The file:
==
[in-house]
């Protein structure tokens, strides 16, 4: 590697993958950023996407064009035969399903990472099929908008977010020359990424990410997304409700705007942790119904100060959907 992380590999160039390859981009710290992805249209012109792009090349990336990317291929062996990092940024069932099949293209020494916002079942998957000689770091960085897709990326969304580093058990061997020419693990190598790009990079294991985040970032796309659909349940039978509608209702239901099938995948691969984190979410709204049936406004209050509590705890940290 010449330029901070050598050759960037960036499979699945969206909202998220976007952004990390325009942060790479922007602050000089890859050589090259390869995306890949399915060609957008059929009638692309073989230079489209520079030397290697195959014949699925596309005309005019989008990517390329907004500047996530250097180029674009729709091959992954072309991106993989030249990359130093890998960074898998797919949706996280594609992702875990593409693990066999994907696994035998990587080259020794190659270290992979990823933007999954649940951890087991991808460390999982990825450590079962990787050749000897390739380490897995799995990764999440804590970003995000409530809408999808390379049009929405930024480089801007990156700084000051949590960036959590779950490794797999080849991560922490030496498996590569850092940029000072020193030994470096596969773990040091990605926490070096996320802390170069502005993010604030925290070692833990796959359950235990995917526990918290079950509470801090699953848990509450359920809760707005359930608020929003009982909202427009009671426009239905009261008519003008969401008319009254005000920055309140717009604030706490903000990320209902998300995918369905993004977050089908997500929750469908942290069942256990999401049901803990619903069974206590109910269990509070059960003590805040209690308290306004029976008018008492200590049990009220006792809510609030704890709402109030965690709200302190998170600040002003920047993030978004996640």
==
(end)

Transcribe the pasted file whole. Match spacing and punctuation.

[in-house]
């Protein structure tokens, strides 16, 4: 590697993958950023996407064009035969399903990472099929908008977010020359990424990410997304409700705007942790119904100060959907 992380590999160039390859981009710290992805249209012109792009090349990336990317291929062996990092940024069932099949293209020494916002079942998957000689770091960085897709990326969304580093058990061997020419693990190598790009990079294991985040970032796309659909349940039978509608209702239901099938995948691969984190979410709204049936406004209050509590705890940290 010449330029901070050598050759960037960036499979699945969206909202998220976007952004990390325009942060790479922007602050000089890859050589090259390869995306890949399915060609957008059929009638692309073989230079489209520079030397290697195959014949699925596309005309005019989008990517390329907004500047996530250097180029674009729709091959992954072309991106993989030249990359130093890998960074898998797919949706996280594609992702875990593409693990066999994907696994035998990587080259020794190659270290992979990823933007999954649940951890087991991808460390999982990825450590079962990787050749000897390739380490897995799995990764999440804590970003995000409530809408999808390379049009929405930024480089801007990156700084000051949590960036959590779950490794797999080849991560922490030496498996590569850092940029000072020193030994470096596969773990040091990605926490070096996320802390170069502005993010604030925290070692833990796959359950235990995917526990918290079950509470801090699953848990509450359920809760707005359930608020929003009982909202427009009671426009239905009261008519003008969401008319009254005000920055309140717009604030706490903000990320209902998300995918369905993004977050089908997500929750469908942290069942256990999401049901803990619903069974206590109910269990509070059960003590805040209690308290306004029976008018008492200590049990009220006792809510609030704890709402109030965690709200302190998170600040002003920047993030978004996640």